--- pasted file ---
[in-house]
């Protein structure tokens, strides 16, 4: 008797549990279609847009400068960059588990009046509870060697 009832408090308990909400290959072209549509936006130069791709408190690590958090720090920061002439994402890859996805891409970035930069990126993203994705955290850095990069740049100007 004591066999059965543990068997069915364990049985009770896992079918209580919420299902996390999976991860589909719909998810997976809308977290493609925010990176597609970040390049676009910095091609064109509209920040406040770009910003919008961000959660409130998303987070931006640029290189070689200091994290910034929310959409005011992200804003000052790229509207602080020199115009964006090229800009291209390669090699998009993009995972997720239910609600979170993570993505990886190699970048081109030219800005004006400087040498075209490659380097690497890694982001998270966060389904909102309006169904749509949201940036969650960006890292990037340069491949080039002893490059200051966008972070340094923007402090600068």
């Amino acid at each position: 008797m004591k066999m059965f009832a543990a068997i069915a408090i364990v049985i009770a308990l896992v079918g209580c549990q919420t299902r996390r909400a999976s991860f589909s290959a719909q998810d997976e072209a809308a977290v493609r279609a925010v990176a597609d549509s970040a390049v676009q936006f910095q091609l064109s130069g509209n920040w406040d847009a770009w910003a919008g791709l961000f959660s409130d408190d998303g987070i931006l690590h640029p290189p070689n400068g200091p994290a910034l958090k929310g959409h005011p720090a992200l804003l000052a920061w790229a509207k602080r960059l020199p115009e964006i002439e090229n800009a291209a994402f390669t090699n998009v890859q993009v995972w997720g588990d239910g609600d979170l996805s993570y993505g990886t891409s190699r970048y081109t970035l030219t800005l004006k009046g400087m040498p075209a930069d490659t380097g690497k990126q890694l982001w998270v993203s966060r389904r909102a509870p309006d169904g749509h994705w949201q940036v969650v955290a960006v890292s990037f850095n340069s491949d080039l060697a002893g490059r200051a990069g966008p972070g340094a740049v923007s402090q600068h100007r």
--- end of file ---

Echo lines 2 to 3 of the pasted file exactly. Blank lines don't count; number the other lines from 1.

């Protein structure tokens, strides 16, 4: 008797549990279609847009400068960059588990009046509870060697 009832408090308990909400290959072209549509936006130069791709408190690590958090720090920061002439994402890859996805891409970035930069990126993203994705955290850095990069740049100007 004591066999059965543990068997069915364990049985009770896992079918209580919420299902996390999976991860589909719909998810997976809308977290493609925010990176597609970040390049676009910095091609064109509209920040406040770009910003919008961000959660409130998303987070931006640029290189070689200091994290910034929310959409005011992200804003000052790229509207602080020199115009964006090229800009291209390669090699998009993009995972997720239910609600979170993570993505990886190699970048081109030219800005004006400087040498075209490659380097690497890694982001998270966060389904909102309006169904749509949201940036969650960006890292990037340069491949080039002893490059200051966008972070340094923007402090600068």
């Amino acid at each position: 008797m004591k066999m059965f009832a543990a068997i069915a408090i364990v049985i009770a308990l896992v079918g209580c549990q919420t299902r996390r909400a999976s991860f589909s290959a719909q998810d997976e072209a809308a977290v493609r279609a925010v990176a597609d549509s970040a390049v676009q936006f910095q091609l064109s130069g509209n920040w406040d847009a770009w910003a919008g791709l961000f959660s409130d408190d998303g987070i931006l690590h640029p290189p070689n400068g200091p994290a910034l958090k929310g959409h005011p720090a992200l804003l000052a920061w790229a509207k602080r960059l020199p115009e964006i002439e090229n800009a291209a994402f390669t090699n998009v890859q993009v995972w997720g588990d239910g609600d979170l996805s993570y993505g990886t891409s190699r970048y081109t970035l030219t800005l004006k009046g400087m040498p075209a930069d490659t380097g690497k990126q890694l982001w998270v993203s966060r389904r909102a509870p309006d169904g749509h994705w949201q940036v969650v955290a960006v890292s990037f850095n340069s491949d080039l060697a002893g490059r200051a990069g966008p972070g340094a740049v923007s402090q600068h100007r």